No clue to get my vast list of books on Deaf Culture down to 5…so I foresee a “List #2” in the near future. Anyways the point is, as a member of the Deaf community and an avid reader, I think you should read the following:
If you want a compact, knock-you-over, cram course, and easy read book on anything (and nearly everything) Deaf, take a look at For Hearing People Only by Deaf Matthew Moore. The entire thing is made up of questions and answers, nice and simple for those among us who do NOT enjoy reading books. (And for the Gastons out there, there are pictures galore, no worries!)
This book will answer 150+ questions like “How do Deaf people feel when a hearing person approaches them in public using sign language?” or “Do all deaf people benefit from hearing aids?” or “Why do Deaf people always hang around after a play (or any other event) and stand together and talk?” I find the book to be pretty accurate and a good intro read for those of you curious about the Deaf world.
[LINK: 10 Reasons Deaf Cherish ASL]
In my opinion Carol Padden is one of the greatest writers on Deaf culture. Book number 2 on my list, Deaf in America: Voices from a Culture, is a relatively small book that contains historical and current issues in regards to our culture, ASL, and community. [Click here to see this and more of my book recommendations.]
As a history buff, I am convinced that a person cannot truly understand another culture and people without learning of their history. The Deaf community is no exception. Most of Deaf culture traits, tendencies, sensitivities, and growth stems directly from its history. While this book may be quite large and a heavy read, it is a “have to” for those truly wanting to understand. Written by Harlan Lane, arguably the greatest Deaf historian the world has ever known, When the Mind Hears is an excellent read. [Click here to check out these books on Amazon.]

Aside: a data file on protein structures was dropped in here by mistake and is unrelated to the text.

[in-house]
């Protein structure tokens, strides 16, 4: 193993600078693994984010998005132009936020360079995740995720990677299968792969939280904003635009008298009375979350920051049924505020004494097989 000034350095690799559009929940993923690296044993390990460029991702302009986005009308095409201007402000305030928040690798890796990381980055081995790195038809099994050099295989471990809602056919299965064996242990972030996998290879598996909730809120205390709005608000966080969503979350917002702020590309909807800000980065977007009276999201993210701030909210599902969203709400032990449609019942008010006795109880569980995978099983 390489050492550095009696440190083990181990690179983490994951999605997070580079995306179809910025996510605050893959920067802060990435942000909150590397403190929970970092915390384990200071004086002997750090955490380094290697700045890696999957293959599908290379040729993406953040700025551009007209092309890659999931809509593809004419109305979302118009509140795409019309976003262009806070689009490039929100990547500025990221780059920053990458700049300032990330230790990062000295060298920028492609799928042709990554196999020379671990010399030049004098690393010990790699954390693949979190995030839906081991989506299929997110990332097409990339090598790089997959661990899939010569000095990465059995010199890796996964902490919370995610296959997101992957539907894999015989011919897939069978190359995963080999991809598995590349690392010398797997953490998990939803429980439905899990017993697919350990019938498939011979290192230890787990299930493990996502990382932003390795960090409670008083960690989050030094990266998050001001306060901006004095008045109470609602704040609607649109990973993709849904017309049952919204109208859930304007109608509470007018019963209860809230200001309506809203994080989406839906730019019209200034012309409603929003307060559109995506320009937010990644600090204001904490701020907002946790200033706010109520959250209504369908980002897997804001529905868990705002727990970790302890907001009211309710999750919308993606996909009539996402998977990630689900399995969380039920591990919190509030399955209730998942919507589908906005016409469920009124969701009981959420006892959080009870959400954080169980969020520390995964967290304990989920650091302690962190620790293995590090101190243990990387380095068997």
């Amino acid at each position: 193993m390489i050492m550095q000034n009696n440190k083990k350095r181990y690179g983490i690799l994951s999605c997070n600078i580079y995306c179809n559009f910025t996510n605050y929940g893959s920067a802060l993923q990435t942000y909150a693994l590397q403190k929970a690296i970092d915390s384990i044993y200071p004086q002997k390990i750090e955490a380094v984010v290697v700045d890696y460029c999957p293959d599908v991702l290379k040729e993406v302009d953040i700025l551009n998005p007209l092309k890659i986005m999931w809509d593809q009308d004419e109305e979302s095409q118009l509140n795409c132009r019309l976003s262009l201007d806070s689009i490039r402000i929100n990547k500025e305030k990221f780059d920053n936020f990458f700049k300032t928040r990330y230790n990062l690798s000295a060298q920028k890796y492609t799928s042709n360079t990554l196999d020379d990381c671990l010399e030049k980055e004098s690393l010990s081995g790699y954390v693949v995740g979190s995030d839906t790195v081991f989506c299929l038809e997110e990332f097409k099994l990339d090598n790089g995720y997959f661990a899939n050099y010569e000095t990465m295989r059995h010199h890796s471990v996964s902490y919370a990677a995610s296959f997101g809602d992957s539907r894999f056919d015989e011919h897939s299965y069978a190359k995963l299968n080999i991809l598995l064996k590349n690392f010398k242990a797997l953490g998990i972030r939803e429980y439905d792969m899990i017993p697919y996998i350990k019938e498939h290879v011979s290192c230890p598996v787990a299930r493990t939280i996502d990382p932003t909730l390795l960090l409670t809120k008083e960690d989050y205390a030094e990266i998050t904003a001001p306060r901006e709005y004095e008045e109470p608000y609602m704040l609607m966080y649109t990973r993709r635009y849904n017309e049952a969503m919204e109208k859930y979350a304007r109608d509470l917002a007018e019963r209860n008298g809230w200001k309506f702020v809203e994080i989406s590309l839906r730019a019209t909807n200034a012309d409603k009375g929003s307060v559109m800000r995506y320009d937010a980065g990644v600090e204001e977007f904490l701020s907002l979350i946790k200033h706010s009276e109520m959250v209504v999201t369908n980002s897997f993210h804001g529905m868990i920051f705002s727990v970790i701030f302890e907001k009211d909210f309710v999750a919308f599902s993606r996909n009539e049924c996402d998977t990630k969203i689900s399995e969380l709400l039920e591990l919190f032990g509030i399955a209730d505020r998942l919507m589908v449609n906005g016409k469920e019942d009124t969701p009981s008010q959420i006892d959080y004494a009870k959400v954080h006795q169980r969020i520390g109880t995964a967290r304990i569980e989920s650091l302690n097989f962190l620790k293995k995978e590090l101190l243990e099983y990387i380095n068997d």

Let me make myself perfectly clear. A Man Without Words is not about Deaf culture whatsoever. However, it will help readers understand what will happen when a person is kept from language as a child. This book was vital in my decision to support the Bilingual/Bicultural education method. The primary goal of a Deaf child’s education is to be communication, not spending vital language years learning how to shape their mouth just right. (Take a look at #8 of this article to read more about this topic.)
[LINK: Read A Man Without Words]
This is a classic; a book that seems to always be in Deaf culture book lists. So we pay tribute to Leah Hager Cohen and her ability to write a famous book where most hearing do not understand the cover until they reach the end. Curious? Take a look here for Train Go Sorry.
I have had all of these books in my library for quite some time; they’re long-lasting and worth the small cost to buy them. If you click on the book titles you’ll be able to go to my recommendation page which includes excellent Deaf movies as well. Enjoy my friends!
Life is oh-so-good!
[LINK: The Deaf Dream Organization]